Growing up in Houston in a family with four brothers, Jarrett and Jerome Pumphrey found connection in storytelling from a young age. “When we were kids, our dad would tell the best stories,” Jarrett recalls. “Usually, they were funny. They were always riveting. And looking back, it seems like my childhood was mostly a series of experiments trying to figure out exactly how to do that in a way that worked for me.”
Jerome, Jarrett, and their brother Jason’s country band didn’t take off, and Jarrett says poetry “didn’t feel quite right,” so he turned to writing and illustrating children’s books when he was “16 or 17.”
Jerome, meanwhile, had wanted to write and illustrate all along, citing fun school experiences. “When I was 15, I got a bit more serious about it and bought some books on how to do so,” he says.
Though the brothers had been imagining the adventures of superhero Wonder Willis since elementary school, their first publication as co-writers was Creepy Things Are Scaring Me (HarperCollins), illustrated by Rosanne Litzinger, which came out in 2003 when they were teenagers. Seventeen years later came The Old Truck (Norton), the Pumphreys’ debut as co-author-illustrators.
The Old Truck’s development was collaborative at every step. Driving to Jarrett’s house in Austin from Houston, Jerome says he noticed “an old truck sitting out in the field as though it was set out to pasture,” which sparked his interest.
“I started thinking about the family that owned that truck, which got us thinking about our own family,” Jarrett notes, recounting that their great-grandmother had a farm in Louisiana, which she purchased with her earnings from picking cotton. Though she didn’t have an old truck, it’s “that spirit of grit and fortitude—and all the women in our family who exhibited it—that inspired The Old Truck.”
Jerome agrees, believing “different elements of the story resonate with different readers,” including “the message of persistence, the message of family, the strong Black female protagonist.”
Looking back, the brothers see their first title as “a much different book from a much different time written by much different brothers,” Jarrett says. “We just knew this one book was going to make us rich and famous. When that didn’t happen, of course, we both ended up getting jobs. And we started chasing other dreams.”
When Jerome, a graphic designer for the Walt Disney Company since 2016, moved back to Texas from Orlando, and Jarrett sold the orthodontics company he’d been running for the past decade, the brothers decided it was time to try collaborating on picture books again. “We’ve lived a lot more life since our first book,” Jarrett says. “I think the break served us well.”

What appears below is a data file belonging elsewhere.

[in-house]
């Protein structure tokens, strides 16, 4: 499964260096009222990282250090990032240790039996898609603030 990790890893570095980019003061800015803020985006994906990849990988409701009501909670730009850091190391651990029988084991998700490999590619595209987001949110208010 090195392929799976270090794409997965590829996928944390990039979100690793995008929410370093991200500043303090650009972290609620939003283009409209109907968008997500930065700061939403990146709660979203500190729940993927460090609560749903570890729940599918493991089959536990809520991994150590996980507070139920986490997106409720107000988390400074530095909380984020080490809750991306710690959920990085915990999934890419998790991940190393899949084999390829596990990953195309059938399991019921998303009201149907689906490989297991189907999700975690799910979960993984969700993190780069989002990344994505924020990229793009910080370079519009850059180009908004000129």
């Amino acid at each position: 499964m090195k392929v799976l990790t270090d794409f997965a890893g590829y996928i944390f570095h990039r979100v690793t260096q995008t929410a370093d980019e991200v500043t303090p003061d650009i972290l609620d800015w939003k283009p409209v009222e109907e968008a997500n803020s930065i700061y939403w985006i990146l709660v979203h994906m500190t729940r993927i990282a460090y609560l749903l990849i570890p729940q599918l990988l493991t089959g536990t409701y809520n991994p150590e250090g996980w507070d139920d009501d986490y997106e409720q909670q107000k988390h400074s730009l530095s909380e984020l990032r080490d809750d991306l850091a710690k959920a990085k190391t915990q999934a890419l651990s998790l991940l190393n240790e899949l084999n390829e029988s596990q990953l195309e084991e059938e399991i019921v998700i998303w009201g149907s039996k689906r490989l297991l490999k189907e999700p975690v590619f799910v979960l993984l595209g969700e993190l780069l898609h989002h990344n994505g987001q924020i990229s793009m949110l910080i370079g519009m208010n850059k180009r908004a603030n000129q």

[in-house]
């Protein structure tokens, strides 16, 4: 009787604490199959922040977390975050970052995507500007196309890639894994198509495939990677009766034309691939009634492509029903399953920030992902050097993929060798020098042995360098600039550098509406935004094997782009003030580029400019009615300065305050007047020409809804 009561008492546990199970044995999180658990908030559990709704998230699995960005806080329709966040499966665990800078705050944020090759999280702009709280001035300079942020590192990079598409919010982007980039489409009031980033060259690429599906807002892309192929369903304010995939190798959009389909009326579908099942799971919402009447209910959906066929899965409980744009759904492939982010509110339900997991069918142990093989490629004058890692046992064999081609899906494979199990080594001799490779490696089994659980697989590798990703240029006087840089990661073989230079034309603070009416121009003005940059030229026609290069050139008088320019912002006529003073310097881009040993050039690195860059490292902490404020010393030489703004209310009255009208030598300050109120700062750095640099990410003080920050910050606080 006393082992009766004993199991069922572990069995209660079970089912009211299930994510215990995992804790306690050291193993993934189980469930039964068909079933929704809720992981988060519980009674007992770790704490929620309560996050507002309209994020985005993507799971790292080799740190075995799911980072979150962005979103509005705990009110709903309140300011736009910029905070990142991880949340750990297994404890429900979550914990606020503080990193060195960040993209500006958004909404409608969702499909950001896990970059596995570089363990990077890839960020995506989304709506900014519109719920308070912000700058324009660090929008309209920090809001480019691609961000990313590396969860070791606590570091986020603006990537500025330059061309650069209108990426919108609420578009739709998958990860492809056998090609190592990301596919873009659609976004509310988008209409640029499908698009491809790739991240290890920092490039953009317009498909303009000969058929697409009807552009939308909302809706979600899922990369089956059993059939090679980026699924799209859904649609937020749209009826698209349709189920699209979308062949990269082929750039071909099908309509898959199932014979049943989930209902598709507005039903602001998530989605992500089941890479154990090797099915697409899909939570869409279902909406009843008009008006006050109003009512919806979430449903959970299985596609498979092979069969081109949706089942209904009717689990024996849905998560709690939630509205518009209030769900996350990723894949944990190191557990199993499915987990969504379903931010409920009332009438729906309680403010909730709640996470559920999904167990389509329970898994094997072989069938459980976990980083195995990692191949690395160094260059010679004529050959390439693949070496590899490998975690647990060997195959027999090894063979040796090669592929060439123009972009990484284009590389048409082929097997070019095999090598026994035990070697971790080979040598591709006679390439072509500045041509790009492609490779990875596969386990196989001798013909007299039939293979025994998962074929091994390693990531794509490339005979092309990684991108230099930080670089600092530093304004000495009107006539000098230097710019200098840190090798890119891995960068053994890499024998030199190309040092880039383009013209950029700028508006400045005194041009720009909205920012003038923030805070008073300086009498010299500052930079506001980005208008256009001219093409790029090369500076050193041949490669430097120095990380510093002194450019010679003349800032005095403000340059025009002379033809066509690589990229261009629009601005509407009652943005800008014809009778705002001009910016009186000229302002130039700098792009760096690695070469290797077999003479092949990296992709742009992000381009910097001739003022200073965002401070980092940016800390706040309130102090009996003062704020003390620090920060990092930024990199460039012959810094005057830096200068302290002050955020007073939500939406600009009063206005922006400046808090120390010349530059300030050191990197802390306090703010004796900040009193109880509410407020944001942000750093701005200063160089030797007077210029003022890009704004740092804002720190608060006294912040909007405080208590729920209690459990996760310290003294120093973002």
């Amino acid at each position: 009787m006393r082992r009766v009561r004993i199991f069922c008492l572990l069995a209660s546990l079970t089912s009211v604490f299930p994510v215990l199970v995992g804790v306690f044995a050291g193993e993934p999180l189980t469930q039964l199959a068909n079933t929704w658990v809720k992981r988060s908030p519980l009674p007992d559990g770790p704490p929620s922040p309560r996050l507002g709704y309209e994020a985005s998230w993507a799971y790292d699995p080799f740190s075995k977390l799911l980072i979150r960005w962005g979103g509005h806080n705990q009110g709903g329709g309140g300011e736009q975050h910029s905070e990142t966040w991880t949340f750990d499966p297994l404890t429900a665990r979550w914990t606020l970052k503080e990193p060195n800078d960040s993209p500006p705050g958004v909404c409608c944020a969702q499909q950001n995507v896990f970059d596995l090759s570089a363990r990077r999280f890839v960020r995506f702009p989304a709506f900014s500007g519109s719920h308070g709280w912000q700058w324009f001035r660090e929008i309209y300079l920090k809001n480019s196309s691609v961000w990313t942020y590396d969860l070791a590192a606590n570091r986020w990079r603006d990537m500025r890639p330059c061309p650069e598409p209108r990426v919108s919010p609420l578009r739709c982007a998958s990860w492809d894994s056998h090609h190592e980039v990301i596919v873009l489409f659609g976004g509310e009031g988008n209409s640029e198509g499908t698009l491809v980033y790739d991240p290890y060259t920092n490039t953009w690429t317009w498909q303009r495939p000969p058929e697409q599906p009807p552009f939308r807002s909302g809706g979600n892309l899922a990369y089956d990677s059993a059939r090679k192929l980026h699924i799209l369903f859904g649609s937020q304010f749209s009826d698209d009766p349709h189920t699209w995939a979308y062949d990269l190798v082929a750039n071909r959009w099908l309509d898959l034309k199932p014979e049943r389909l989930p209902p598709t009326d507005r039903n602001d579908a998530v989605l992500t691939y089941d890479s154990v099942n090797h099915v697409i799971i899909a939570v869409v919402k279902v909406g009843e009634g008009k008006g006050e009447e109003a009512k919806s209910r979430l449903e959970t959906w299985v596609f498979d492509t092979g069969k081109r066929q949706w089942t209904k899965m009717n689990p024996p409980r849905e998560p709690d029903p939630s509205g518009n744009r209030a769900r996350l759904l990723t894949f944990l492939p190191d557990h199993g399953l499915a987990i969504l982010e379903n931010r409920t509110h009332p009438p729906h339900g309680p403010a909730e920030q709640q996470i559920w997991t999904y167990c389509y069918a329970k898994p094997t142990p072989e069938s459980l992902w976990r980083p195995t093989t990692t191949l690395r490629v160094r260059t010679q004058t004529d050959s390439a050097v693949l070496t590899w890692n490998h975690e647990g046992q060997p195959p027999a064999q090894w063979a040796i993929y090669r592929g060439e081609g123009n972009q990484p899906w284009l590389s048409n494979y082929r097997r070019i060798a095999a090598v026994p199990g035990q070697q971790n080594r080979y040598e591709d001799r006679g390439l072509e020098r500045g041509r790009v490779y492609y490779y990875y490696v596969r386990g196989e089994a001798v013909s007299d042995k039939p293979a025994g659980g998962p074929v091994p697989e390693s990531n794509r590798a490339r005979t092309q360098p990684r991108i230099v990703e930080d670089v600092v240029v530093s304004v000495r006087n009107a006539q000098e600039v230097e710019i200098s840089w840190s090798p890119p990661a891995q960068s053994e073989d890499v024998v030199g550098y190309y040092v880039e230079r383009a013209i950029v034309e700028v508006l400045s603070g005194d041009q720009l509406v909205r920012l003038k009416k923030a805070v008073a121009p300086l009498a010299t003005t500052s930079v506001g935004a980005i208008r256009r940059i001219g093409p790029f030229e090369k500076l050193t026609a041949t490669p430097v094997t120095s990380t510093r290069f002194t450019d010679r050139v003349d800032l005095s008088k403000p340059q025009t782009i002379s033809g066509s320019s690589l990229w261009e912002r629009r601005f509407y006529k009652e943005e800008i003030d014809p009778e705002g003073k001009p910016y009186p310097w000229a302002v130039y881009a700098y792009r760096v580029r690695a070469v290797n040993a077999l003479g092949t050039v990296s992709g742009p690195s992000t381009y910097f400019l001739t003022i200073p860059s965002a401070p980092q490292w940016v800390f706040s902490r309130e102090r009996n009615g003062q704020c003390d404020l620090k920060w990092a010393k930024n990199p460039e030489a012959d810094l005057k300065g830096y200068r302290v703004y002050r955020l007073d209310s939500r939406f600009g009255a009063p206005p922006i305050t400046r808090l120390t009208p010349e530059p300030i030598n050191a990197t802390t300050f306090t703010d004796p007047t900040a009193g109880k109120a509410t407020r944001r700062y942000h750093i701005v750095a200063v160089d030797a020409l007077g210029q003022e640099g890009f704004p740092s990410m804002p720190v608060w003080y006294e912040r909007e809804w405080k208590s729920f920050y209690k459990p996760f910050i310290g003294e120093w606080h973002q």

By June 2018, the duo had a “pretty polished dummy book,” Jerome recalls. He’d previously submitted work to Steven Malk at Writers House; Malk loved the new manuscript and connected the brothers with Hannah Mann, an agency colleague. A quick phone call with Mann was enough to confirm the match, and a few months later, Simon Boughton at Norton Young Readers secured The Old Truck in a three-house auction.
“We could tell right away that he got what we were trying to do, which held true throughout the editorial process,” asserts Jarrett, praising Boughton’s “great insight” and “light touch.”
The brothers now live five minutes apart in Austin, but it was their emotional closeness that really facilitated smooth collaboration throughout. Jerome jokes, “You don’t have to be so careful about hurting feelings when you’re working with your brother.”
Jarrett agrees with a laugh. “If he didn’t like an idea I’d had for a composition or the way I drew something, he wasn’t shy about it.” Their “individual strengths and preferences” proved effective, Jarrett says. “We balance each other out.”
Jerome, who studied graphic design at the Art Institute of Austin, names Edward Bawden, Mary Blair, Donald Crews, Aaron Douglas, Roger Duvoisin, Hokusai, Henri Matisse, and Alice and Martin Provensen as artistic inspirations.
The Snowy Day by Ezra Jack Keats was also particularly inspiring, Jarrett adds, revealing that one of their favorite spreads in The Old Truck is an homage to that classic picture book. The brothers, too, “leave room for readers to connect the dots and room to put some of themselves and their own experiences.”
Calling The Snowy Day “beautifully universal,” Jarrett says, “That’s the kind of book we’ve always wanted to make. Books about race, about being Black, about Black history, and Black achievements are important and essential. But so are books about living life that just happen to feature Black people.”